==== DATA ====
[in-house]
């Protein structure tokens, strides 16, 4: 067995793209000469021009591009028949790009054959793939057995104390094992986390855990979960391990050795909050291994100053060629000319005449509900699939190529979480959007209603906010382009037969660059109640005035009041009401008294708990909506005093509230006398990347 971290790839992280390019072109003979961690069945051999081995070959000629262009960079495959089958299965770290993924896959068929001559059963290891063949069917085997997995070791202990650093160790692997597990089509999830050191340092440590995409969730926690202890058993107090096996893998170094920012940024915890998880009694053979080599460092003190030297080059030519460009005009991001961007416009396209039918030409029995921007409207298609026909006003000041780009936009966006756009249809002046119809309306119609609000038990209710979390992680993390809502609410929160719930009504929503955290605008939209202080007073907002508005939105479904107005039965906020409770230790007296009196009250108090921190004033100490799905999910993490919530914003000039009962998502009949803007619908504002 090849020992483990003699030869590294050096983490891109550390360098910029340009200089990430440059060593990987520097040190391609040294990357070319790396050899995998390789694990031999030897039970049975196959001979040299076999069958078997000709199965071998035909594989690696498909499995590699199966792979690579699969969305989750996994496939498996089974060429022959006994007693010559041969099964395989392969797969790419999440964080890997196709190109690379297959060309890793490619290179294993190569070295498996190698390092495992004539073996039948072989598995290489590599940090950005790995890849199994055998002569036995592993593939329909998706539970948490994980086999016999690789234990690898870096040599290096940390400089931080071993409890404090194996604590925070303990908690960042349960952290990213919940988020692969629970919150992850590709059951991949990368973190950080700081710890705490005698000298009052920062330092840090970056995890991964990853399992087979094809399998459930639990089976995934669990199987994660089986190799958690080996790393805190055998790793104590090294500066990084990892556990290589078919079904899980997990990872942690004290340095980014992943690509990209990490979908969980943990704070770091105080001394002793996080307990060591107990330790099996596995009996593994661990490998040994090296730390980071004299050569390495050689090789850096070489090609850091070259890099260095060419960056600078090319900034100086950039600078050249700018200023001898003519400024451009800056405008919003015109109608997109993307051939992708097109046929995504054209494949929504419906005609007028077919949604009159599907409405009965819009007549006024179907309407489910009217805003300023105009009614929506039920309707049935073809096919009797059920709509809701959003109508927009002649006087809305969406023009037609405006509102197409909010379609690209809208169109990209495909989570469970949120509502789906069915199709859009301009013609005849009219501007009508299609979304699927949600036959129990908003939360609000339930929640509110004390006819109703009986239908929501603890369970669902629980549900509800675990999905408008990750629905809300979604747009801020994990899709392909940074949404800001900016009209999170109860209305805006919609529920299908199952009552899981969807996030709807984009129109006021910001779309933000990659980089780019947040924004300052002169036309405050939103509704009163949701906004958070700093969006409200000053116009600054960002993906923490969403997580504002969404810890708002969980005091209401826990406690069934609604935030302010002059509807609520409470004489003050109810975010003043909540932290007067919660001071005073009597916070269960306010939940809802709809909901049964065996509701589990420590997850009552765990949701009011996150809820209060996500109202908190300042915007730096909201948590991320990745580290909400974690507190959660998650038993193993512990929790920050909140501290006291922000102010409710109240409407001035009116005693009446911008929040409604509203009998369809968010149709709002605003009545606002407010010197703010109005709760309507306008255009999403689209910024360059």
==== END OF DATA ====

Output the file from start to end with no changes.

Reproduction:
[in-house]
């Protein structure tokens, strides 16, 4: 067995793209000469021009591009028949790009054959793939057995104390094992986390855990979960391990050795909050291994100053060629000319005449509900699939190529979480959007209603906010382009037969660059109640005035009041009401008294708990909506005093509230006398990347 971290790839992280390019072109003979961690069945051999081995070959000629262009960079495959089958299965770290993924896959068929001559059963290891063949069917085997997995070791202990650093160790692997597990089509999830050191340092440590995409969730926690202890058993107090096996893998170094920012940024915890998880009694053979080599460092003190030297080059030519460009005009991001961007416009396209039918030409029995921007409207298609026909006003000041780009936009966006756009249809002046119809309306119609609000038990209710979390992680993390809502609410929160719930009504929503955290605008939209202080007073907002508005939105479904107005039965906020409770230790007296009196009250108090921190004033100490799905999910993490919530914003000039009962998502009949803007619908504002 090849020992483990003699030869590294050096983490891109550390360098910029340009200089990430440059060593990987520097040190391609040294990357070319790396050899995998390789694990031999030897039970049975196959001979040299076999069958078997000709199965071998035909594989690696498909499995590699199966792979690579699969969305989750996994496939498996089974060429022959006994007693010559041969099964395989392969797969790419999440964080890997196709190109690379297959060309890793490619290179294993190569070295498996190698390092495992004539073996039948072989598995290489590599940090950005790995890849199994055998002569036995592993593939329909998706539970948490994980086999016999690789234990690898870096040599290096940390400089931080071993409890404090194996604590925070303990908690960042349960952290990213919940988020692969629970919150992850590709059951991949990368973190950080700081710890705490005698000298009052920062330092840090970056995890991964990853399992087979094809399998459930639990089976995934669990199987994660089986190799958690080996790393805190055998790793104590090294500066990084990892556990290589078919079904899980997990990872942690004290340095980014992943690509990209990490979908969980943990704070770091105080001394002793996080307990060591107990330790099996596995009996593994661990490998040994090296730390980071004299050569390495050689090789850096070489090609850091070259890099260095060419960056600078090319900034100086950039600078050249700018200023001898003519400024451009800056405008919003015109109608997109993307051939992708097109046929995504054209494949929504419906005609007028077919949604009159599907409405009965819009007549006024179907309407489910009217805003300023105009009614929506039920309707049935073809096919009797059920709509809701959003109508927009002649006087809305969406023009037609405006509102197409909010379609690209809208169109990209495909989570469970949120509502789906069915199709859009301009013609005849009219501007009508299609979304699927949600036959129990908003939360609000339930929640509110004390006819109703009986239908929501603890369970669902629980549900509800675990999905408008990750629905809300979604747009801020994990899709392909940074949404800001900016009209999170109860209305805006919609529920299908199952009552899981969807996030709807984009129109006021910001779309933000990659980089780019947040924004300052002169036309405050939103509704009163949701906004958070700093969006409200000053116009600054960002993906923490969403997580504002969404810890708002969980005091209401826990406690069934609604935030302010002059509807609520409470004489003050109810975010003043909540932290007067919660001071005073009597916070269960306010939940809802709809909901049964065996509701589990420590997850009552765990949701009011996150809820209060996500109202908190300042915007730096909201948590991320990745580290909400974690507190959660998650038993193993512990929790920050909140501290006291922000102010409710109240409407001035009116005693009446911008929040409604509203009998369809968010149709709002605003009545606002407010010197703010109005709760309507306008255009999403689209910024360059």